Watch Powers of Ten and Let Designers Charles & Ray Eames Take You on a Brilliant Tour of the Universe

All our childhood homes contained books we couldn’t quite explain. I remember feeling particularly mystified, though not displeasingly so, by a slim volume called Cosmic View, originally published in 1957. The book seemed to me unimaginably old, strikingly lavish, and faintly alien, like a visual time capsule from a forgotten era in a parallel reality.

The outlandish name of the author, Kees Boeke—surely not a name at all—only strengthened these imaginative impressions. Every few months, I would flip through and wonder at Cosmic View‘s full-page images. A girl with a cat? Planetary orbits? The galaxy itself? A bug? A cell?

I suppose I could have read a bit of the text and understood the context for all of this, but I preferred at the time to leave the strange little volume’s rhyme or reason obscure. Today I understand Boeke’s aim: to view our universe at every possible scale, cosmic and otherwise, zooming all the way in and then all the way out from our everyday perspective.

The 1977 short film Powers of Ten would do the same, but in motion. Taking Cosmic View as a starting point, Charles and Ray Eames’ iconic little film (first above) starts with a fixed point in Chicago, then moves out into the universe by factors of ten. And, before too long, you find yourself 100 million light years away. It’s eight minutes of brilliant work. But they didn’t come easily. Almost a decade before releasing Powers of Ten, the Eames produced a less widely seen prototype. 1968’s A Rough Sketch for a Proposed Film Dealing with the Powers of Ten and the Relative Size of Things in the Universe reveals some of the thinking and process the American designers undertook to envision a cinematic Cosmic View. They ultimately succeeded, having fleshed out this basic but still impressive concept over the following decade. In 1982, the project would come full circle by returning to print with Powers of Ten: A Book About the Relative Size of Things in the Universe and the Effect of Adding Another Zero.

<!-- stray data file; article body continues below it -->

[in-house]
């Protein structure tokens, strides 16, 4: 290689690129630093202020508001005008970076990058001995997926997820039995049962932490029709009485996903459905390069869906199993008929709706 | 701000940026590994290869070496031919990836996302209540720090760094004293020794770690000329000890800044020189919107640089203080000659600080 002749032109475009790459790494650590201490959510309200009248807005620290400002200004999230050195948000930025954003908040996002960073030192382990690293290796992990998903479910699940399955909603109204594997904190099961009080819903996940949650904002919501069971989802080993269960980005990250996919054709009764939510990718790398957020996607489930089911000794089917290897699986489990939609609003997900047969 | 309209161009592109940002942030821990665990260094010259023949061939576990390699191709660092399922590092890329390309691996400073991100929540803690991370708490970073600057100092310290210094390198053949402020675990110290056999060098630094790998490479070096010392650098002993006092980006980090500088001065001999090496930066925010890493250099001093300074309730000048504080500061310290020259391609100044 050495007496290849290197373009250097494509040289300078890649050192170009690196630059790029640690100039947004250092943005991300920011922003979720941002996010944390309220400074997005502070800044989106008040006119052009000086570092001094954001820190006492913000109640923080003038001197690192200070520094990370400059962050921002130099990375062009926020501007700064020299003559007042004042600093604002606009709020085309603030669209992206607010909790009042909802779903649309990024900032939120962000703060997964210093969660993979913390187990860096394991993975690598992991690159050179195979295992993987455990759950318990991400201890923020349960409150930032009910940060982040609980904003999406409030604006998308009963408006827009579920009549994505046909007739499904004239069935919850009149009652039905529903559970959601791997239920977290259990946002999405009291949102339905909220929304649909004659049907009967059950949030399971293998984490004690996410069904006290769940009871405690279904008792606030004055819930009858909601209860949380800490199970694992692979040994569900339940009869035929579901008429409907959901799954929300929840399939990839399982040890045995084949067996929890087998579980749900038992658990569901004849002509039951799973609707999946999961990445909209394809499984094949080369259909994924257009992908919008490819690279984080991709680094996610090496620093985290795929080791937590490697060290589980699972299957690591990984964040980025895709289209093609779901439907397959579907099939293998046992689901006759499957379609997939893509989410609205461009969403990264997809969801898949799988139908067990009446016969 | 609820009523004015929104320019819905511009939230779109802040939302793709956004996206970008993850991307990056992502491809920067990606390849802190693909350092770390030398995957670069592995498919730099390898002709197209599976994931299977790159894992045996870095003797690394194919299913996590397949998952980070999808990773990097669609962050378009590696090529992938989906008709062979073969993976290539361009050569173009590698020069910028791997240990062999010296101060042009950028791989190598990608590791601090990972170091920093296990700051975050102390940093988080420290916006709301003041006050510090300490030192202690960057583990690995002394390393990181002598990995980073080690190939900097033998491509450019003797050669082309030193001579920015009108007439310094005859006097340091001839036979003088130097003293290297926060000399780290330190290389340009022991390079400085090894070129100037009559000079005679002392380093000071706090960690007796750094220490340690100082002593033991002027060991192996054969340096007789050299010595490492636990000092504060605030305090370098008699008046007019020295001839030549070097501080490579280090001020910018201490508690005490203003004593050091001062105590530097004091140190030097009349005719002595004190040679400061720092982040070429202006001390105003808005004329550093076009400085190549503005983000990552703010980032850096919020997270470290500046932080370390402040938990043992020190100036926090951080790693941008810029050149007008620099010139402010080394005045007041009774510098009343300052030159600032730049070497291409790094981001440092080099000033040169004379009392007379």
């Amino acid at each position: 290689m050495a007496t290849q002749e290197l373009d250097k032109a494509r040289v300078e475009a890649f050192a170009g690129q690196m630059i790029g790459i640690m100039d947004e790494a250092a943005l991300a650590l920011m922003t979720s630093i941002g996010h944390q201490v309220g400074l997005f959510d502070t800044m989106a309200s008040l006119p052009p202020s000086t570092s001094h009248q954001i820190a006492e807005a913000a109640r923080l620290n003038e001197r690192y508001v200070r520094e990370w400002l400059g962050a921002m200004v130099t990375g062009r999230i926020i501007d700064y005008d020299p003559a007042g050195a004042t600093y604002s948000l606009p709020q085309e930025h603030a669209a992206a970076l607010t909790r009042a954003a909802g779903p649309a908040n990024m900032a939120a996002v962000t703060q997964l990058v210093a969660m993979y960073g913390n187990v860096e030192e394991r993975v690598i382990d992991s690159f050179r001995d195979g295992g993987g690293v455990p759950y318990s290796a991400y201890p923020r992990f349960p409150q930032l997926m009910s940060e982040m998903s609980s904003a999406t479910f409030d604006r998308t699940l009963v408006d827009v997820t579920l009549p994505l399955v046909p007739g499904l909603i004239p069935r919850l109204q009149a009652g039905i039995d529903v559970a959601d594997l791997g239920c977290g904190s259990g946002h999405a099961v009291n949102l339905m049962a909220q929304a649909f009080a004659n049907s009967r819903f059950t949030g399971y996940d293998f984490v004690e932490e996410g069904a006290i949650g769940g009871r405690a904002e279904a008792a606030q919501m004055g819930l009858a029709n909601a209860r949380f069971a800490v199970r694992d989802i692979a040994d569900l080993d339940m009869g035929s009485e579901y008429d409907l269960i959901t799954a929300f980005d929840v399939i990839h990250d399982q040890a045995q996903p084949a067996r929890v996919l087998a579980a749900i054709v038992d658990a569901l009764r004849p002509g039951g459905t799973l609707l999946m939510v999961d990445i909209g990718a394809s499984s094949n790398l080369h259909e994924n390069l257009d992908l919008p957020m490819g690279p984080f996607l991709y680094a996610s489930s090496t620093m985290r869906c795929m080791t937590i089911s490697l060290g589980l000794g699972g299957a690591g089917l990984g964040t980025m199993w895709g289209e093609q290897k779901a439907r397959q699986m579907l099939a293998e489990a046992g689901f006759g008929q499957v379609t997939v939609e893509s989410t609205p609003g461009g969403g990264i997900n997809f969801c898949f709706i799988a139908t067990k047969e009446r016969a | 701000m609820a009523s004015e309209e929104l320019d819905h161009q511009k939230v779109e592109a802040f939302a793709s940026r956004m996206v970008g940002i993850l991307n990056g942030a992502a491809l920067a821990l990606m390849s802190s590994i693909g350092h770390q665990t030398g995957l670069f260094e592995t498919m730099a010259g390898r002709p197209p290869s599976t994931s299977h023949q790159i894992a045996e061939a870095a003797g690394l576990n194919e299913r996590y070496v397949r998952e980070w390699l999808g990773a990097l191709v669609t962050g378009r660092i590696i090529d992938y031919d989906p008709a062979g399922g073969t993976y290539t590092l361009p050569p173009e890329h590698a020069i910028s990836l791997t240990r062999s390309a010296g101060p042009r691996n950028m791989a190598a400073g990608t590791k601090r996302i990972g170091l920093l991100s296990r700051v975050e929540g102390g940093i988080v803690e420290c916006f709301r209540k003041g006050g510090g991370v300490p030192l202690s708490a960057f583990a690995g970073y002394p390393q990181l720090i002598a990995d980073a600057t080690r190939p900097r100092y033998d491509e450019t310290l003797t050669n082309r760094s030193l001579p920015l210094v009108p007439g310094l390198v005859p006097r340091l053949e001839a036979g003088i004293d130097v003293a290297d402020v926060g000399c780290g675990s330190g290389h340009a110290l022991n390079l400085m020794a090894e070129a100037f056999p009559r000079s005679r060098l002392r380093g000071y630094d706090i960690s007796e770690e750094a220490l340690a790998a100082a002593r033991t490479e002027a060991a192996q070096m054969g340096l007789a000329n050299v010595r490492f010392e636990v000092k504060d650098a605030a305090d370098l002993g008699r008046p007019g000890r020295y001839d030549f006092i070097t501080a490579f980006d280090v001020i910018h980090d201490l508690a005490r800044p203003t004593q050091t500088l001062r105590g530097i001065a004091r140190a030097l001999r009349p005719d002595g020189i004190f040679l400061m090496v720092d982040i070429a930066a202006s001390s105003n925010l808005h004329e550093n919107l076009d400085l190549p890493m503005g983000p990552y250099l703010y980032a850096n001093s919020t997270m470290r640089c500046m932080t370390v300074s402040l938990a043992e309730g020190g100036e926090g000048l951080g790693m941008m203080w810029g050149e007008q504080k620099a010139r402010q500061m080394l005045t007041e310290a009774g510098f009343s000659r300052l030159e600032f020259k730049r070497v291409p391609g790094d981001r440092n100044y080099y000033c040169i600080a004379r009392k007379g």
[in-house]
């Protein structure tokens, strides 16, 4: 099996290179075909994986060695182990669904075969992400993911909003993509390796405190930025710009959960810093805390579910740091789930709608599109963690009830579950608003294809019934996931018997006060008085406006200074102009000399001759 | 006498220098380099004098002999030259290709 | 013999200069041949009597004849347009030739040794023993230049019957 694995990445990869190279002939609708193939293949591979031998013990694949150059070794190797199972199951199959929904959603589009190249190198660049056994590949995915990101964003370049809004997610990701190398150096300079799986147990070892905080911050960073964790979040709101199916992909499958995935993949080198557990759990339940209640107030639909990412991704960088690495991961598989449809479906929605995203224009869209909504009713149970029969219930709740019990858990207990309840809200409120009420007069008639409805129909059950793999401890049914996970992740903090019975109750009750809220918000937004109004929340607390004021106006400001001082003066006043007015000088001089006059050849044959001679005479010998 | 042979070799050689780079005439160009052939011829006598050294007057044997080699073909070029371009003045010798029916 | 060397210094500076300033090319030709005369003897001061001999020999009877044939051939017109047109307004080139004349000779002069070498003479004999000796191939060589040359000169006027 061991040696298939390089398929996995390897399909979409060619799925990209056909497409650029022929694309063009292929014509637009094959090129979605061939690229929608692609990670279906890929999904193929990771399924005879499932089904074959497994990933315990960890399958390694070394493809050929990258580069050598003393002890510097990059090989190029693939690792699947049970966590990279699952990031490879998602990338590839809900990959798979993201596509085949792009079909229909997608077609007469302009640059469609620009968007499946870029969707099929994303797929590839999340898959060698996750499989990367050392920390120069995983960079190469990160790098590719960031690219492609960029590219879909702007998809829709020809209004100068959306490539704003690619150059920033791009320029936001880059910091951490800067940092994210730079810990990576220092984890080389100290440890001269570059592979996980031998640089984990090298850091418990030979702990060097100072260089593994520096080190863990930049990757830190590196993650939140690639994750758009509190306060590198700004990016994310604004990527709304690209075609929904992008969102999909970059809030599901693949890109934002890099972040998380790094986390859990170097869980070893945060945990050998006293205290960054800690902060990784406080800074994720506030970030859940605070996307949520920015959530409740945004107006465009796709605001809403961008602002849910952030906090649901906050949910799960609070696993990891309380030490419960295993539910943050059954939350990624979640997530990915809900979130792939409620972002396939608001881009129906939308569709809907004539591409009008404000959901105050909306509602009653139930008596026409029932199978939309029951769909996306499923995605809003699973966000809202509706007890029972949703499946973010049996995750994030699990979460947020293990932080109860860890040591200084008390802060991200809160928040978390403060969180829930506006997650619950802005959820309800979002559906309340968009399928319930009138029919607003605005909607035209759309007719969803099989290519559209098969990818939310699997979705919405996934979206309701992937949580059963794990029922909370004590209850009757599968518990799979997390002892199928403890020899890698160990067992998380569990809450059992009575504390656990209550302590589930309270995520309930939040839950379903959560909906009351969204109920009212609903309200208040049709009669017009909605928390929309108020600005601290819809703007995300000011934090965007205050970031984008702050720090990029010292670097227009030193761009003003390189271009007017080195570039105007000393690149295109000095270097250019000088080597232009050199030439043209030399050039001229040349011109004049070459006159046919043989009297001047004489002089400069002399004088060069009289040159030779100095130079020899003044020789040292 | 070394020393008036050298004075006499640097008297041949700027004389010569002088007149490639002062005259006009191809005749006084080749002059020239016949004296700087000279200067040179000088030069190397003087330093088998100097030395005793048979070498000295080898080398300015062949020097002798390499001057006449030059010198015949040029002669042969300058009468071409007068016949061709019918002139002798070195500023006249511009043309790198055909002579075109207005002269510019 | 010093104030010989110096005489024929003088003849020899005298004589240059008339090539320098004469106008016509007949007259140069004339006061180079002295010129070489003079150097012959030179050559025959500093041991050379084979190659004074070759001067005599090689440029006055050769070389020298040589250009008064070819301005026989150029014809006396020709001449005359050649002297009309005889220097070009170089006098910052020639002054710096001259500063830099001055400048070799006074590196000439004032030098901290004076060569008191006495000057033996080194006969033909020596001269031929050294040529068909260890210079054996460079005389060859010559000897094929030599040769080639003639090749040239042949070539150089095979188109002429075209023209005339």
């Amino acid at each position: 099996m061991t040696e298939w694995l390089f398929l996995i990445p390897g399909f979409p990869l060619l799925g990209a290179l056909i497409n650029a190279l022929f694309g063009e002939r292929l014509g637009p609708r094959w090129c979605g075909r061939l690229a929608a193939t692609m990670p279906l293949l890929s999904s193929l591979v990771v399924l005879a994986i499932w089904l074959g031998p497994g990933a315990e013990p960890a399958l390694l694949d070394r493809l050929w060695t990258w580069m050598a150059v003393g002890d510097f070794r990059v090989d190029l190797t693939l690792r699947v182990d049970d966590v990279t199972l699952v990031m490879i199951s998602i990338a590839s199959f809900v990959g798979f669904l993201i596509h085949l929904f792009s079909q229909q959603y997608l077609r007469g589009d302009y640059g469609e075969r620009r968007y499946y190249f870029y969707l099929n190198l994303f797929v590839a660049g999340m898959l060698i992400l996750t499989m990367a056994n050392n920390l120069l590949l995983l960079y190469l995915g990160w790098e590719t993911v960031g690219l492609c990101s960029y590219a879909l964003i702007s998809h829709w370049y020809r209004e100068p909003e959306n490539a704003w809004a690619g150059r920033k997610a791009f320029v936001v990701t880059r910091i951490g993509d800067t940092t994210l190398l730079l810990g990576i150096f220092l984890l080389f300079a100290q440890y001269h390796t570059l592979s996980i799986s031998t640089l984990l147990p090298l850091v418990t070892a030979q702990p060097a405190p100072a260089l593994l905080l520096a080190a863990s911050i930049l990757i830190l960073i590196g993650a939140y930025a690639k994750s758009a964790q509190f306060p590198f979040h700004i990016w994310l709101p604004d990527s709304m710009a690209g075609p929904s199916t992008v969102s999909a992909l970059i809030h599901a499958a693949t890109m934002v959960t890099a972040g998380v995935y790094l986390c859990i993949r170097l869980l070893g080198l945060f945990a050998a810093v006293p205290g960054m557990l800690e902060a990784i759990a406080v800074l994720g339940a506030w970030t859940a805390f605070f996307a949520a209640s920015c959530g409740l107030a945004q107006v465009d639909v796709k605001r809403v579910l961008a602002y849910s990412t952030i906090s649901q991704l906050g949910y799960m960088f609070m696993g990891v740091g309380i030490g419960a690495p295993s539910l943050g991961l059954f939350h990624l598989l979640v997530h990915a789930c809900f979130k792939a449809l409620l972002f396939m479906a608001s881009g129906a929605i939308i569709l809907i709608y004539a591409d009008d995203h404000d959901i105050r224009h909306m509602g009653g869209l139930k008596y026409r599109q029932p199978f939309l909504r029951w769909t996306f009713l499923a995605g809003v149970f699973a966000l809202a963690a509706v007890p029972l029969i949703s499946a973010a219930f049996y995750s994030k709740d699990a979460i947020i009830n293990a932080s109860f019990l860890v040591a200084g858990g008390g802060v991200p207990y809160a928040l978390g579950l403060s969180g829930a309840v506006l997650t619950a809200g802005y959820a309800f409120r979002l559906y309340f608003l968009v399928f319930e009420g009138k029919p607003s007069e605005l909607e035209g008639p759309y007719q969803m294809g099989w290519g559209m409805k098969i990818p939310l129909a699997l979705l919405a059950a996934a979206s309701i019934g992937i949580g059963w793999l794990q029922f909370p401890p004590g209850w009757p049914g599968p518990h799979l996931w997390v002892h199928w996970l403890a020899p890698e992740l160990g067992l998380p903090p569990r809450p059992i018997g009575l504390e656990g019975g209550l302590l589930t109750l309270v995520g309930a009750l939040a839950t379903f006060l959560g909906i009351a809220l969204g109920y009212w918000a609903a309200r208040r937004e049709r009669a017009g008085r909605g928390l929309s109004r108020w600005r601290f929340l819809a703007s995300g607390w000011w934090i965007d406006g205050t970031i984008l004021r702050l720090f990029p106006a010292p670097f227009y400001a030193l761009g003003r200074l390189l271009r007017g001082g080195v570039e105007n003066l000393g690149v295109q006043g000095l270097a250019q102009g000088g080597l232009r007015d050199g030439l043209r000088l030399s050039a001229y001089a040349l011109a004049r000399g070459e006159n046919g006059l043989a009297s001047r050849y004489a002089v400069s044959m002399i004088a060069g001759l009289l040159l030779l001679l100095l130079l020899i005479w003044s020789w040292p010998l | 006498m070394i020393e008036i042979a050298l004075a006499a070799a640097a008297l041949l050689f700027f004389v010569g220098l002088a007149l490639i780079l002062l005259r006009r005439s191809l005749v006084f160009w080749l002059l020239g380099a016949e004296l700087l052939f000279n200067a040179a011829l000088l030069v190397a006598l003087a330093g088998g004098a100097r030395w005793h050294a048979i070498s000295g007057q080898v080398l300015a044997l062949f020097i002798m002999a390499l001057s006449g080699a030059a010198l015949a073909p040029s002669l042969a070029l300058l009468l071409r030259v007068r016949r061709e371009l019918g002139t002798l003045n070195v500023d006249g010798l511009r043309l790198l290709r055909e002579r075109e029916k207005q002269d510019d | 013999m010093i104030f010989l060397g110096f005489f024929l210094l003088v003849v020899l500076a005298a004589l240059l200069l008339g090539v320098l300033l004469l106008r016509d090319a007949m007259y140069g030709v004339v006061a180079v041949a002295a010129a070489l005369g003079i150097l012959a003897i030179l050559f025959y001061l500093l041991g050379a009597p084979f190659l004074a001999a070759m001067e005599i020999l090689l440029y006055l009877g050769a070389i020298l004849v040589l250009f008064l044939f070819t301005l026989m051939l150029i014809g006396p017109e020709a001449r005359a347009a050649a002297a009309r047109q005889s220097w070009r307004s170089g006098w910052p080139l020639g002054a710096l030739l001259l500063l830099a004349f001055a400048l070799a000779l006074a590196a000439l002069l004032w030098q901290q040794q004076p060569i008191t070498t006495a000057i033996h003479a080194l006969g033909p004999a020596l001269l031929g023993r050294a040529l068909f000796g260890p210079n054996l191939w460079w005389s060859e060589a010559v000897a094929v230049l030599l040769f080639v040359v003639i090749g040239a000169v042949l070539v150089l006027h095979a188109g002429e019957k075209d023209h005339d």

Related Content:

Powers of Ten: 1977 Short Film by Designers Ray & Charles Eames Gives Brilliant Tour of Universe

Charles and Ray Eames’ Powers of Ten: The Classic Film Re-Imagined By 40 Artists

Magnifying the Universe: Move From Atoms to Galaxies in HD

Colin Marshall hosts and produces Notebook on Cities and Culture and writes essays on literature, film, cities, Asia, and aesthetics. He’s at work on a book about Los Angeles, A Los Angeles Primer. Follow him on Twitter at @colinmarshall.

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  • Nhick says:

    1968? wow, can’t image how young am I still during that time..

  • Robert Hunt says:

    My introduction to “Cosmic View” – before I had ever seen the Eames film – came in the form of “Cosmic Zoom”,an animated version I saw in school some time around 1969.. You can see it here….

  • Jerome says:

    Was there really a Pan American airplane on the Miami Beach Golf course in 1968?

  • Alex Ferrell says:

    I’m looking for the original 1968 Powers of Ten movie that was in black and white. I watched it in the Smithsonian’s Air & Space Museum when I was a kid. It was in its own little booth.

    I read that this film was the prototype for the 1977 one which was in color. The 1977 one was also in the Smithsonian.

    I saw the black and white one and that’s the one I am looking for. It made such an impression on me as a kid, I never forgot it. I don’t think the 1977 is near as good.

    I searched YouTube but couldn’t find it. Anyone know a source?



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